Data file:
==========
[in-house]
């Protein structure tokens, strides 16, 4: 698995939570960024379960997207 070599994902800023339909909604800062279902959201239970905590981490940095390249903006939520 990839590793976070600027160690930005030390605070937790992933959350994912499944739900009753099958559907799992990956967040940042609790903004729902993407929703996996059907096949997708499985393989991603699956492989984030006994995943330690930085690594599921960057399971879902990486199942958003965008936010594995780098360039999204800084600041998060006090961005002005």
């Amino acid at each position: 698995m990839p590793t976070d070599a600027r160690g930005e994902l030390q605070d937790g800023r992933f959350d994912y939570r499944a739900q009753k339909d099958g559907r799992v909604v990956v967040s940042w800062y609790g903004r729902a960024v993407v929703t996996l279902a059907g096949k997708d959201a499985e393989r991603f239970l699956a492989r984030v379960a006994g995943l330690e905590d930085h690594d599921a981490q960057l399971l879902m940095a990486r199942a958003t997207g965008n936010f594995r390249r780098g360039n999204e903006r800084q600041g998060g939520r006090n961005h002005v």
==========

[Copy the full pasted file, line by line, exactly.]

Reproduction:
[in-house]
């Protein structure tokens, strides 16, 4: 698995939570960024379960997207 070599994902800023339909909604800062279902959201239970905590981490940095390249903006939520 990839590793976070600027160690930005030390605070937790992933959350994912499944739900009753099958559907799992990956967040940042609790903004729902993407929703996996059907096949997708499985393989991603699956492989984030006994995943330690930085690594599921960057399971879902990486199942958003965008936010594995780098360039999204800084600041998060006090961005002005």
């Amino acid at each position: 698995m990839p590793t976070d070599a600027r160690g930005e994902l030390q605070d937790g800023r992933f959350d994912y939570r499944a739900q009753k339909d099958g559907r799992v909604v990956v967040s940042w800062y609790g903004r729902a960024v993407v929703t996996l279902a059907g096949k997708d959201a499985e393989r991603f239970l699956a492989r984030v379960a006994g995943l330690e905590d930085h690594d599921a981490q960057l399971l879902m940095a990486r199942a958003t997207g965008n936010f594995r390249r780098g360039n999204e903006r800084q600041g998060g939520r006090n961005h002005v």